What They Ate, Where They Ate It
Instant Ralston in a cold kitchen, my father at the
window,
 
the smell of Aqua Velva mingling with the pulverized 
mush so it was all I knew
 
of money,
the two bowls sucked down—no spoon—
 
over the sink.
Dish towel tucked in his buttoned collar.
 
This was work, his theory of work:  he shaved and did
not cut his throat.
 
And then the one slice of American cheese between two
pieces of Wonder bread,
 
a staggering paucity of spirit he ate with a cup of coffee
at his desk,
 
the quarter inch thick piece of glass
holding down the year,
 
the schedules, the trim margins,
with its transparent
 
press.  A receipt tucked in.
A business card.
 
While I spooned down glop in a lunch room cafeteria,
the daily human oil like Vaseline
 
in the mind.
On the trays, the spoons, the knives.
 
Or when I walked home, a fried egg sandwich
at the drop-down table
 
that folded like a bed.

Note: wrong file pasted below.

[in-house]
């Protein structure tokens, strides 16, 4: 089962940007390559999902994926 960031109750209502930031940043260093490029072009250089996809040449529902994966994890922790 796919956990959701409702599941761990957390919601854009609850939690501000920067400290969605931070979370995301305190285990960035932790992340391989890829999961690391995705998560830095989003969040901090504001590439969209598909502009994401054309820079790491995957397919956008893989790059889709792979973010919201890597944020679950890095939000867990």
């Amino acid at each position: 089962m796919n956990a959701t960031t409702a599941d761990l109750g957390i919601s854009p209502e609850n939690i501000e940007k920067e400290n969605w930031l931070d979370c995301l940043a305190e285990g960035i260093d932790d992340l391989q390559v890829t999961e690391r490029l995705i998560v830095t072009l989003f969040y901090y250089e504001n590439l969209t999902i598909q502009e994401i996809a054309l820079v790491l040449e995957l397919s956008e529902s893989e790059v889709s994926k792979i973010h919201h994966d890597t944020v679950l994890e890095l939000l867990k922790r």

Cream of tomato soup.  A split open column of crackers.
 
Was my soul fed?  Did the miracle
of love stick to my ribs,
 
half-breath in the aftermath of eating?
The feel of 1962
 
still in my mouth. 
A bird feel.  Dust feel.
 
My spit clogged.
And then later the majesty of the casserole.  A can
 
opened. The Spam diced.  Cream
of whatever vegetable smoothing the congealed mass.
 
It had a crust like earth.  It had edges.
Weird volcano of my mother’s making.
 
We prayed.  We gnashed it down and
swallowed, we coughed it up.
 
At the good oak table formica-ed
with a skim ice.
 
At the chrome steel table
painted the color of a One-A-Day vitamin.
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